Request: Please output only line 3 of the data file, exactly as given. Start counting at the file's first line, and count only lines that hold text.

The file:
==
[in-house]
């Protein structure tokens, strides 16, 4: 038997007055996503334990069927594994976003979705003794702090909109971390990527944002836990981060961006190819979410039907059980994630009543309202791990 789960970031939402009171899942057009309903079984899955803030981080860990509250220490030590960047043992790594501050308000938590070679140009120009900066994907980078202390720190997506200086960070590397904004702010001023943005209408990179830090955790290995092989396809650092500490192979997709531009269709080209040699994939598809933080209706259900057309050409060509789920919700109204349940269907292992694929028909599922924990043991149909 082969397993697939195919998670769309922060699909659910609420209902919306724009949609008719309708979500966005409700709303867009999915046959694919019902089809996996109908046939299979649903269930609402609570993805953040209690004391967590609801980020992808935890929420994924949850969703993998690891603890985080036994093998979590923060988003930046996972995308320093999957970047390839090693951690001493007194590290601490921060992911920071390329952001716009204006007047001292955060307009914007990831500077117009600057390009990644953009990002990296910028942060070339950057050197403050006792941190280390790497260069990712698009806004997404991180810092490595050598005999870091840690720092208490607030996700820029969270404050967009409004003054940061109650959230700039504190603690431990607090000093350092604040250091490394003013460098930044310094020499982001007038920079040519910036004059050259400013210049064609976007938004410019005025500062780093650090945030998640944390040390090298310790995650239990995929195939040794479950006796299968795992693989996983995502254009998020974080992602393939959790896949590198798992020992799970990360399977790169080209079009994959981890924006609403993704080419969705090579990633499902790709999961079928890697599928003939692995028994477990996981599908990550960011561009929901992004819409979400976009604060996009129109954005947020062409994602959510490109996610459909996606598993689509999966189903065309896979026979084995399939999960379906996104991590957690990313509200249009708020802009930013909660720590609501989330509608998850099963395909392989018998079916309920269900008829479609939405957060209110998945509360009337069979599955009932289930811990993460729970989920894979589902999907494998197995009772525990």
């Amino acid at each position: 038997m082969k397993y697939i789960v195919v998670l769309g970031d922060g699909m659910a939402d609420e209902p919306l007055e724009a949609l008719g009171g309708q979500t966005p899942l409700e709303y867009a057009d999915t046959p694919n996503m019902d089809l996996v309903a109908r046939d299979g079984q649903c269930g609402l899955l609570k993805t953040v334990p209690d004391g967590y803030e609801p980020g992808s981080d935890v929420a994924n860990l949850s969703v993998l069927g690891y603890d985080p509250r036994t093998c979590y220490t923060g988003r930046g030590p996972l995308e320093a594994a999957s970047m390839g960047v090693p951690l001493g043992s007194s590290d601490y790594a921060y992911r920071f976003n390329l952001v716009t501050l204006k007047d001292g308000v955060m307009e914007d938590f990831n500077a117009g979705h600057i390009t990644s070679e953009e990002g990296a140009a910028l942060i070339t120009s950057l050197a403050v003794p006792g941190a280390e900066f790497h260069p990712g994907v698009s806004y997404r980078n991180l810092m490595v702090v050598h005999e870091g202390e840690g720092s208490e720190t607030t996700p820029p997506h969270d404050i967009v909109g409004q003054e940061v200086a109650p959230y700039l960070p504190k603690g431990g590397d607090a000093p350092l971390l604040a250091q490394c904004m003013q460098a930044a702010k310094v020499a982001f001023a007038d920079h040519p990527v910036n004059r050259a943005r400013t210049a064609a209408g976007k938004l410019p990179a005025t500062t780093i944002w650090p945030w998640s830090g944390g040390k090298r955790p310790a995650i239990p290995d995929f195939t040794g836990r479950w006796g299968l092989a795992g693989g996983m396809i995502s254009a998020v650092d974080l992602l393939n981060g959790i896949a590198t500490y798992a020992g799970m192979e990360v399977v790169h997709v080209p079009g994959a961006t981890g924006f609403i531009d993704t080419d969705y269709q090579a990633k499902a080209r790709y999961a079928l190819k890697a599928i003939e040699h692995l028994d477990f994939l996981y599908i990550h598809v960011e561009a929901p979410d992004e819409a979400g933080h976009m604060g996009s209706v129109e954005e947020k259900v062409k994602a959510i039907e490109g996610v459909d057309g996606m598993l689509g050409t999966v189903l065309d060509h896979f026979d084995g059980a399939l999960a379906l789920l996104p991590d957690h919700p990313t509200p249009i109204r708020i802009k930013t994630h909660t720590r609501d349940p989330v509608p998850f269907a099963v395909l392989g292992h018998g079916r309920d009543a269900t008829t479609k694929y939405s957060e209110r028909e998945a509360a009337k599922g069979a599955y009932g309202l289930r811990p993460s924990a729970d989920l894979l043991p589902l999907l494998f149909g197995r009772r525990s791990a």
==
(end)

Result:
């Amino acid at each position: 038997m082969k397993y697939i789960v195919v998670l769309g970031d922060g699909m659910a939402d609420e209902p919306l007055e724009a949609l008719g009171g309708q979500t966005p899942l409700e709303y867009a057009d999915t046959p694919n996503m019902d089809l996996v309903a109908r046939d299979g079984q649903c269930g609402l899955l609570k993805t953040v334990p209690d004391g967590y803030e609801p980020g992808s981080d935890v929420a994924n860990l949850s969703v993998l069927g690891y603890d985080p509250r036994t093998c979590y220490t923060g988003r930046g030590p996972l995308e320093a594994a999957s970047m390839g960047v090693p951690l001493g043992s007194s590290d601490y790594a921060y992911r920071f976003n390329l952001v716009t501050l204006k007047d001292g308000v955060m307009e914007d938590f990831n500077a117009g979705h600057i390009t990644s070679e953009e990002g990296a140009a910028l942060i070339t120009s950057l050197a403050v003794p006792g941190a280390e900066f790497h260069p990712g994907v698009s806004y997404r980078n991180l810092m490595v702090v050598h005999e870091g202390e840690g720092s208490e720190t607030t996700p820029p997506h969270d404050i967009v909109g409004q003054e940061v200086a109650p959230y700039l960070p504190k603690g431990g590397d607090a000093p350092l971390l604040a250091q490394c904004m003013q460098a930044a702010k310094v020499a982001f001023a007038d920079h040519p990527v910036n004059r050259a943005r400013t210049a064609a209408g976007k938004l410019p990179a005025t500062t780093i944002w650090p945030w998640s830090g944390g040390k090298r955790p310790a995650i239990p290995d995929f195939t040794g836990r479950w006796g299968l092989a795992g693989g996983m396809i995502s254009a998020v650092d974080l992602l393939n981060g959790i896949a590198t500490y798992a020992g799970m192979e990360v399977v790169h997709v080209p079009g994959a961006t981890g924006f609403i531009d993704t080419d969705y269709q090579a990633k499902a080209r790709y999961a079928l190819k890697a599928i003939e040699h692995l028994d477990f994939l996981y599908i990550h598809v960011e561009a929901p979410d992004e819409a979400g933080h976009m604060g996009s209706v129109e954005e947020k259900v062409k994602a959510i039907e490109g996610v459909d057309g996606m598993l689509g050409t999966v189903l065309d060509h896979f026979d084995g059980a399939l999960a379906l789920l996104p991590d957690h919700p990313t509200p249009i109204r708020i802009k930013t994630h909660t720590r609501d349940p989330v509608p998850f269907a099963v395909l392989g292992h018998g079916r309920d009543a269900t008829t479609k694929y939405s957060e209110r028909e998945a509360a009337k599922g069979a599955y009932g309202l289930r811990p993460s924990a729970d989920l894979l043991p589902l999907l494998f149909g197995r009772r525990s791990a």